Family law property valuation explained

Separation or divorce is one of life’s most stressful and emotional events.

When going through separation or divorce it is likely that a family home or other property is the most valuable asset and it is vital that the division of property assets is equitable.

Here at Acumentis, we have supported thousands of Australians through their separation by providing property valuation information and insight that has enabled them to achieve successful property outcomes.

Our national team of certified property valuers undergo rigorous family law accreditation and training.

The team have answered some commonly asked questions to assist in navigating this process.

What is a family law valuation?

A family law valuation is a valuation of property carried out where two parties are separating, either through a divorce or the dissolving of a defacto arrangement.

Some couples may think that they can use a real estate appraisal, the purchase price of the property or the valuation undertaken for the bank when they purchased the property.

These methods are likely to provide values that are vastly different. They could be out of date or over inflated. The outcome may make this more difficult to reach a compromise figure and lead to further dispute over value.

By engaging a certified property valuer experienced in family law valuations you will receive an independent and unbiased property valuation that contains the current fair market value after considering various important market factors.

When is a family law valuation required?

If property settlement during separation or divorce is amicable, a valuation – whilst not required for court purposes – can still assist with settlement.  If there is dispute over the property value then it is likely that an independent value will be required to reach a successful property settlement.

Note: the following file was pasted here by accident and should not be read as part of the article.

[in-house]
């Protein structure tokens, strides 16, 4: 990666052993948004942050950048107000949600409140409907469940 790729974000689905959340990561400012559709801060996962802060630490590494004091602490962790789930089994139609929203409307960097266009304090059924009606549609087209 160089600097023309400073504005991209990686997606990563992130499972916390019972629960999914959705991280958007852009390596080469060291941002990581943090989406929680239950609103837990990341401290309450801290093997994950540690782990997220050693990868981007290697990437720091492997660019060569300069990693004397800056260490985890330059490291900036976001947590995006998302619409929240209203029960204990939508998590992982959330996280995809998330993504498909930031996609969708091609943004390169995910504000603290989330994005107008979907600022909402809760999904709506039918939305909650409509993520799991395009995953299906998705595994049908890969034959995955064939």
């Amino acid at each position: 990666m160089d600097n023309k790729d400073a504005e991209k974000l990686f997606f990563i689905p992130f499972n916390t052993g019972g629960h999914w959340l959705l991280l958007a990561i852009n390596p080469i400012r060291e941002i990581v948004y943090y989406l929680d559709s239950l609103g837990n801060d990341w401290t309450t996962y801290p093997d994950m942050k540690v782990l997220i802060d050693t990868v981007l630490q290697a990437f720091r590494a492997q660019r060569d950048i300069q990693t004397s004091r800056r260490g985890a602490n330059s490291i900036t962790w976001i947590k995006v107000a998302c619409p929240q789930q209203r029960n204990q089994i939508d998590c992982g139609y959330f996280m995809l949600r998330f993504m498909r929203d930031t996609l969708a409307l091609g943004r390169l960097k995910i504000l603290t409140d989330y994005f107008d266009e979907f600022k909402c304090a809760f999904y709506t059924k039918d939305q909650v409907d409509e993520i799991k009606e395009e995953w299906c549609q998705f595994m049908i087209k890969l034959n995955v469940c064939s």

These valuations are also undertaken to administer deceased estates and during transfer of property within a family.

In our experience having a clear equitable value can often save both parties a lot of time, money and angst.

Who appoints and pays for the valuation?

In the case of family law a single expert witness (a certified practicing valuer, registered by the Australian Property Institute) is appointed and instructed jointly by both parties. Rules in the Federal Circuit and Family Court (FCFCA) require that evidence about the value of a property be given by a single expert witness. This assists in minimising costs and maximising efficiency. The value provided by the single expert is accepted by the Court as evidence.

On the other hand, each party may independently appoint a valuer to act exclusively for them. In this case each party will need to apply to the Court to accept the evidence given by their valuer.  This approach is likely to be more costly and potentially a longer process to reach agreement.

What is involved in a family law valuation?

A physical property inspection will be undertaken by the valuer to gather information and review the property.

The valuer will then carry out a process to determine the market value of the property usingan appropriate methodology and considering factors like comparisons or recent sales evidence and yield analysis.

A detailed valuation report will be supplied containing photos and descriptions of the property and details of their analysis. This document is legally binding and gives the best possible indication of what a given property would sell for without the parties having to go through the sale process to determine this.

The team of Family Law experts at Acumentis understand the requirements and criteria set by the Court for family law valuation. Numerous team members are experienced in serving as an Expert Witness during court proceedings and all are committed to achieving successful property settlements with professionalism and sensitivity.

Reach out to discuss how we can assist you with your property needs.

Ernest van Zyl
Manager Property Advisory Services
— Brisbane Property Valuers
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